All times displayed are Eastern Time (EDT).

  session will be recorded and available for later viewing online
  in-person session will be live streamed from Harrisburg

9:30 am–11:00 am

Concurrent Sessions (21)

21-01  Dancing As One: The Greek Community of Tarpon Springs (2019)  

21-02  Folk Arts in the Time of COVID, Part I: Documentation as Radical Care in Life-Altering Times  

21-03  Creative Shifts: Music, Mobility, and Meaning in a Globalizing North  

21-04  Intersections of Knowledge and Belief, Speaking and Writing  

11:15 am–12:45 pm

Concurrent Sessions (22)

22-01  New Approaches to Jewish Folklore and Ethnology  

22-02  Home, Environment, and Material Culture  

22-03  Nostalgia in Theory and Practice  

22-04  Folk Arts in the Time of COVID, Part II: Creation as Radical Care in Life-Altering Times  

22-05  Toppling Folklore’s Racists Monuments: Paths and Approaches for a Liberatory, Abolitionist, Justice-Centered, Equity-Based, and Decolonial Folkloristics   

22-06  Partnerships Between Folklore & Arts Management Programs in Higher Education: Theory, Practice, and Virtual Internships at the Smithsonian Folklife Festival  

22-07  Scotland to NC Mountain Community Values and Fears Inside Out in Literature, Ballads, Black Fiddler Dance Music, and Apprentices and Mentors (with media and music)  

22-08  Climate Change Temporalities   

1:00 pm–2:00 pm

Francis Lee Utley Memorial Panel: Heritage, Tourism, Community: A Conversation with Owe Ronström  

Sponsored by:
Fellows of the American Folklore Society
Nordic-Baltic Folklore Section

Chair: Carl Lindahl (University of Houston) and Deborah A. Kapchan (New York University)

Owe Ronström (University of Uppsala)

“Heritage” and “Tourism” are terms that lure outsiders to seek instant identification with communities that they do not know. Folklorist Owe Ronström created the Heritage track of a multidisciplinary program focusing on how best to represent the communities most affected by tourism. Heritage producers provide commodified images of place; tourism provides the customers. In this process, the narratives of the host communities are reduced, neglected or simply overwritten. As “the tourist gaze” and “the heritage gaze” threaten to erase the narratives of the host community, how do folklorists effectively respond to make tourism sustainable, even advantageous, for the hosts?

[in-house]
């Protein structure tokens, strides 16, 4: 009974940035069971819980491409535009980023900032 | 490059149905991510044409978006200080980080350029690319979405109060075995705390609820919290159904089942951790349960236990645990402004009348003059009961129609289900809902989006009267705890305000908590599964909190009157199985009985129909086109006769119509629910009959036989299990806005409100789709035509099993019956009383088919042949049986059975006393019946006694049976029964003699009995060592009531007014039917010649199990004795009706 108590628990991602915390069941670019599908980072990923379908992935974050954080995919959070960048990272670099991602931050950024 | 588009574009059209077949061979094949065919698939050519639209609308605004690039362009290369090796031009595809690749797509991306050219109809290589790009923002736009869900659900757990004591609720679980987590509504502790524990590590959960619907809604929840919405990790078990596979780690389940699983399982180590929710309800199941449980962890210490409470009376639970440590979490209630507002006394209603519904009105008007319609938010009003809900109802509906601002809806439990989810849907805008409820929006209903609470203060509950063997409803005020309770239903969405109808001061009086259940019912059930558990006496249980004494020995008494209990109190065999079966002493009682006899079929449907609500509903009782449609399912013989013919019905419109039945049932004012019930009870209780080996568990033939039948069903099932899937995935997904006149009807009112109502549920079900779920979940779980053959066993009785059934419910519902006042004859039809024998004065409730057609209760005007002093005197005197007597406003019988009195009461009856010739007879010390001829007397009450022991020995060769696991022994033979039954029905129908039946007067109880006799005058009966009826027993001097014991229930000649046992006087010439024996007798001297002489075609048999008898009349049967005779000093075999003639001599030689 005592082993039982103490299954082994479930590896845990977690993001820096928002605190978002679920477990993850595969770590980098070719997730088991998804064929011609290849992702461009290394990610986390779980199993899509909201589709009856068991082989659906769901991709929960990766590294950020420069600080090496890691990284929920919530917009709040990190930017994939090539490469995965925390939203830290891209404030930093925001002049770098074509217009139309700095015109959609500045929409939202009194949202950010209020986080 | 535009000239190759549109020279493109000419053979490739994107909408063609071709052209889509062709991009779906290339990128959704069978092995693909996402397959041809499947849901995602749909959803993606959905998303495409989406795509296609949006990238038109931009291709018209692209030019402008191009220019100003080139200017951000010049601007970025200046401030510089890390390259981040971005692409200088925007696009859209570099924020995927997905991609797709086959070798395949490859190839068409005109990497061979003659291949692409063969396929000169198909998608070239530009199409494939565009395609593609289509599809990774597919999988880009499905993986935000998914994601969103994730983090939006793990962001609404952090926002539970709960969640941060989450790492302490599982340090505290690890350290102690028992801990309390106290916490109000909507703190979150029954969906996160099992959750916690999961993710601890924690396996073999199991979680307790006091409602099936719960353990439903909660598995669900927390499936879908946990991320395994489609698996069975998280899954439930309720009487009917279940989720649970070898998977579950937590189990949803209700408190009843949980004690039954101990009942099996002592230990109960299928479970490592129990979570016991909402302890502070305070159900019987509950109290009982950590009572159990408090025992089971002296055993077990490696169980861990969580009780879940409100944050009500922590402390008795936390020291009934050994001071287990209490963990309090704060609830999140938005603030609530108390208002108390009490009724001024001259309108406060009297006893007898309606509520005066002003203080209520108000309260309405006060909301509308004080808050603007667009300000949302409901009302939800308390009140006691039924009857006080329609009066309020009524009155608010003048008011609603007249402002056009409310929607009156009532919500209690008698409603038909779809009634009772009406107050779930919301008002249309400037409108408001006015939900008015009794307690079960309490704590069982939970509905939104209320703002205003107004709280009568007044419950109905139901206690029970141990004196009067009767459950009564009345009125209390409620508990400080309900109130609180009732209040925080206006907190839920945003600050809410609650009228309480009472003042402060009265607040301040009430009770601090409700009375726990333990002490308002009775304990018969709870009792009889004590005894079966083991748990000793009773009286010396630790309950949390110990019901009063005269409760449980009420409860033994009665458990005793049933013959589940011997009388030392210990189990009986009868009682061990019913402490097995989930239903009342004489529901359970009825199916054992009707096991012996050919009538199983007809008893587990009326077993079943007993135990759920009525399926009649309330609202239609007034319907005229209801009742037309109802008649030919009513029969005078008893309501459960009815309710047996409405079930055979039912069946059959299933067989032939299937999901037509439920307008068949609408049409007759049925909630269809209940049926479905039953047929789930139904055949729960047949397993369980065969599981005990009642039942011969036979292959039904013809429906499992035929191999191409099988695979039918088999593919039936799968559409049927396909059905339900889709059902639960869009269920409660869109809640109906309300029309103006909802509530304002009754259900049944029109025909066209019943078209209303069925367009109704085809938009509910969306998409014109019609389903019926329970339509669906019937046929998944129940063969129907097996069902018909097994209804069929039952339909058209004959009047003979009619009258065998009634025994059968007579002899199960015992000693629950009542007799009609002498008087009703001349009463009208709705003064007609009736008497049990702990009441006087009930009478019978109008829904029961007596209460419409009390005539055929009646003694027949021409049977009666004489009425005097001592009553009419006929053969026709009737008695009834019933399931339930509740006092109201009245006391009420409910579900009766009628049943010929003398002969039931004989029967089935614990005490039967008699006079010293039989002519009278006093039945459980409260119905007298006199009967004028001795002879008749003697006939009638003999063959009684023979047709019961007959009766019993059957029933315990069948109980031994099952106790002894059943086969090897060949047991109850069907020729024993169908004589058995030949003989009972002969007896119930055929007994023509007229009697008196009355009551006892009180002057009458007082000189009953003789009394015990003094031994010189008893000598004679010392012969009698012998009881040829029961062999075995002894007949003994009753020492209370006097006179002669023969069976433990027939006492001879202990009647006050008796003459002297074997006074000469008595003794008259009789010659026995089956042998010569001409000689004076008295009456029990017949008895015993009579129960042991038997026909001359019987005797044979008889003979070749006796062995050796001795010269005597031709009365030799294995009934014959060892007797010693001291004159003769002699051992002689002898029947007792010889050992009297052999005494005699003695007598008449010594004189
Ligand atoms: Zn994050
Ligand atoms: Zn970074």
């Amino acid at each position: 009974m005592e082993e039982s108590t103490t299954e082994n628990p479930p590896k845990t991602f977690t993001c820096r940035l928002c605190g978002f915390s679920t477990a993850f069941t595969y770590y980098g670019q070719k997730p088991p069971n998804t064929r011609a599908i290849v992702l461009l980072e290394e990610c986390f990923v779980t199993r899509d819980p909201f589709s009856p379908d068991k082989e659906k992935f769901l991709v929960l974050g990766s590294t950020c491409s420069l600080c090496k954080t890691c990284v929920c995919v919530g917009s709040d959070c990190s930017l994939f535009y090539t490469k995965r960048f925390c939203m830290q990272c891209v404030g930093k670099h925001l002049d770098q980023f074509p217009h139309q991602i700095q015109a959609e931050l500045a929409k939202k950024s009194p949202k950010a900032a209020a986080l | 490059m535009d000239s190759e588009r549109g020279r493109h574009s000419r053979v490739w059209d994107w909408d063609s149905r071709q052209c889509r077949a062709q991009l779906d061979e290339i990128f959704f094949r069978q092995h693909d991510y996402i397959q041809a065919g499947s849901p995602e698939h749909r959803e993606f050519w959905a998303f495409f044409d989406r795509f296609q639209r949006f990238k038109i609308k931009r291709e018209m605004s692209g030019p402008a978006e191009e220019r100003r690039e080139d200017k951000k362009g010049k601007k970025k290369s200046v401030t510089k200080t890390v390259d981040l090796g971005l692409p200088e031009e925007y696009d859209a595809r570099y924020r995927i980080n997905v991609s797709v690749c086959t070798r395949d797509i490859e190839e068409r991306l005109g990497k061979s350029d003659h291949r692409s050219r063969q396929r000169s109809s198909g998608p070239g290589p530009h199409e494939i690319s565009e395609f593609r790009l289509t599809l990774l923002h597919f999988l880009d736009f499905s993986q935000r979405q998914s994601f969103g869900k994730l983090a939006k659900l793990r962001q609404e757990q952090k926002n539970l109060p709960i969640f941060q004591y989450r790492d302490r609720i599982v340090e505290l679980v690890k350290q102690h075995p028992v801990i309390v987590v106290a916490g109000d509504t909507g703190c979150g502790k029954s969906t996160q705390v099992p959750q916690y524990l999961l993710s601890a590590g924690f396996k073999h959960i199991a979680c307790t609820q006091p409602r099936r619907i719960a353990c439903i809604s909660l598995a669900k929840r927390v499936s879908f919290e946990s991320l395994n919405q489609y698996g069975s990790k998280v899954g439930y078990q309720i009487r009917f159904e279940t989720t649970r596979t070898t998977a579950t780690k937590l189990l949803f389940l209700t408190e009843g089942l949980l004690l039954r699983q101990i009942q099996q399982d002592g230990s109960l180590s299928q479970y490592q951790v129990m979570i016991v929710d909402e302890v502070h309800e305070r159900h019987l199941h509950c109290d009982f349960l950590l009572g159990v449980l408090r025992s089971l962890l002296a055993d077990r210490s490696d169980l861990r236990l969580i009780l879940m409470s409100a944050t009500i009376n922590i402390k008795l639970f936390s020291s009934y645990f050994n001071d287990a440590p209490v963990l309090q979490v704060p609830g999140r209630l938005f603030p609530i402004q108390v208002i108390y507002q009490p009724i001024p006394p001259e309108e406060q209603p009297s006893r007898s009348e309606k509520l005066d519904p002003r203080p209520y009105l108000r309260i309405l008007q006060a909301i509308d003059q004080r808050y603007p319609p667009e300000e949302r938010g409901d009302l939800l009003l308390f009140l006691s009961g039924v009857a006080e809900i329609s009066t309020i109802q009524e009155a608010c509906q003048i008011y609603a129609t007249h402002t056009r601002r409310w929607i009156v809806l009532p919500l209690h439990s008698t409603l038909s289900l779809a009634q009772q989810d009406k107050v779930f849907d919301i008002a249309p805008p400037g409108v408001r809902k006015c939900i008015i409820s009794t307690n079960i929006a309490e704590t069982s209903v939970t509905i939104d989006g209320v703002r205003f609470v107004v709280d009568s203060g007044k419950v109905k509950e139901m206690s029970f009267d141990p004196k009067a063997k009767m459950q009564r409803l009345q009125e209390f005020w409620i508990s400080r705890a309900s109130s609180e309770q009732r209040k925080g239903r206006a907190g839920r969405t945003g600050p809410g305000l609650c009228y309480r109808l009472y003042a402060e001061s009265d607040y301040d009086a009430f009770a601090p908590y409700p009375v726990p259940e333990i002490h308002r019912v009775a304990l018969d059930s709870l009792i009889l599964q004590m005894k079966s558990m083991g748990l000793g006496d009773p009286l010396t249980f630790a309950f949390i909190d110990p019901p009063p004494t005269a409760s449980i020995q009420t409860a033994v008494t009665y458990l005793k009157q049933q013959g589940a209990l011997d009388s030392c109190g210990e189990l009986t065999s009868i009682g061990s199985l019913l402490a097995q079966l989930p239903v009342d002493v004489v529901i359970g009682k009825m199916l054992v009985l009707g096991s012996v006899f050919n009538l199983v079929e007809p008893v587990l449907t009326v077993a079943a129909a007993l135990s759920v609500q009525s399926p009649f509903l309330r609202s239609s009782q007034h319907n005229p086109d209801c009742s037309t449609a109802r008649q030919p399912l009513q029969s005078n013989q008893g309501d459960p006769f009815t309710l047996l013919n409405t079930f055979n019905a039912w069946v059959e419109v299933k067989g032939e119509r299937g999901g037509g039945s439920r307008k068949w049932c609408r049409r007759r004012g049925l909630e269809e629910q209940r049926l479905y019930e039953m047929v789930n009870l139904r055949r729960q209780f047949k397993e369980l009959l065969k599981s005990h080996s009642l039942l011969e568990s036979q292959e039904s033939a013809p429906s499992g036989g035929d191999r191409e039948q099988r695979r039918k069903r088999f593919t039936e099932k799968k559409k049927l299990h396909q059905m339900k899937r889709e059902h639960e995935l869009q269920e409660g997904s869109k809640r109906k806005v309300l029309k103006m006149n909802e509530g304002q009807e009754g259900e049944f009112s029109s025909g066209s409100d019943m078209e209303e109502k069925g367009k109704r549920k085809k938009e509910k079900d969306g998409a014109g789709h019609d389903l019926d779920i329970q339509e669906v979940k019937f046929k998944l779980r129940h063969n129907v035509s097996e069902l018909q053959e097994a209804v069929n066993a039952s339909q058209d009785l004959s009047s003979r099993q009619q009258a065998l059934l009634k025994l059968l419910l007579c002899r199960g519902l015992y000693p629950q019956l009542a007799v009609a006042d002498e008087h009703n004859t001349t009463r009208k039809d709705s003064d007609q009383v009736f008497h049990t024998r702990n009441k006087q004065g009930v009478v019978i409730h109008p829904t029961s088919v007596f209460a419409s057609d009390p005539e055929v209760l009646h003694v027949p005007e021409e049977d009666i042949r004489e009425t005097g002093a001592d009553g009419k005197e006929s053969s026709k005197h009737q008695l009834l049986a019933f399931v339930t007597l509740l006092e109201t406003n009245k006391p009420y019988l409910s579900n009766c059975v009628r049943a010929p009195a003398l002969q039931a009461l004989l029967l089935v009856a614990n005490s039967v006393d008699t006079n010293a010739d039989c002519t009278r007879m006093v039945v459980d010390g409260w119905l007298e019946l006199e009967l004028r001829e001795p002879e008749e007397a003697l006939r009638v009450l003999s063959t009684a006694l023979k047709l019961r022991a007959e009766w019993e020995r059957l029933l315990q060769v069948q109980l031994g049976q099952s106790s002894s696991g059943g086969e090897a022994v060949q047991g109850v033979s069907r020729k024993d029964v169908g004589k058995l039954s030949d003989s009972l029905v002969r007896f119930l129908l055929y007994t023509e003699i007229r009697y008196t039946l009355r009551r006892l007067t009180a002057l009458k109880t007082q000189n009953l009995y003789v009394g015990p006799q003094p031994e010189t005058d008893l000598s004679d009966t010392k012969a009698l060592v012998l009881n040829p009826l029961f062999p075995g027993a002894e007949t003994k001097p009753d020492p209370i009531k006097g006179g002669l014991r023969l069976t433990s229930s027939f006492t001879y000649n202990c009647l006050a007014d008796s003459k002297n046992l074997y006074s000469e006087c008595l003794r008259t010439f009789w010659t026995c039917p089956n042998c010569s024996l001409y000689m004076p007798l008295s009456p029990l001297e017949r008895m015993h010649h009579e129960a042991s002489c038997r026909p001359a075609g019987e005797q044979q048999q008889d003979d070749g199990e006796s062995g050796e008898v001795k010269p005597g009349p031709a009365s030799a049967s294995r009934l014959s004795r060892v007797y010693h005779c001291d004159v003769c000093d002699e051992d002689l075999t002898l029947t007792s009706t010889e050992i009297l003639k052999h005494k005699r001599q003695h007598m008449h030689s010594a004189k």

2:15 pm–3:45 pm

Concurrent Sessions (24)

24-01  Contested Traditions, Alternative Realms, Transformational Experiences

24-02  Heritage Studies and Folkloristics, Part III: Public Practice and ICH Safeguarding through Heritage Regimes, Academic and Cultural Institutions   

24-03  Searching for Healing in South Korea: In Loving Memory of Roger L. Janelli  

24-04  Speaking Through/With Time and Tradition: Nordic Case Studies  

24-05  Exploring 19th-Century British, French, and German Fairy Tales by Women through Women Writing Wonder (2021)  

24-06  Tracing Verbal Traditions  

24-07  Traditional Knowledge and Educational Practice  

24-08  Fieldwork during the COVID-19 Pandemic  

4:00 pm–5:00 pm

Conversations for the Field: Urgencies of the Field  

Chair: Thomas Grant Richardson (Independent)

Tim Frandy (Western Kentucky University)

Jon Kay (Indiana University and Traditional Arts Indiana)

Maida Owens (Louisiana Folklife Program)

Stalwarts of the field briefly discuss the urgent matter they’ve turned their attention to. Come listen and contribute to how folkloristics can be applied to the most pressing and urgent matters facing us today, and how practitioners can meet these moments.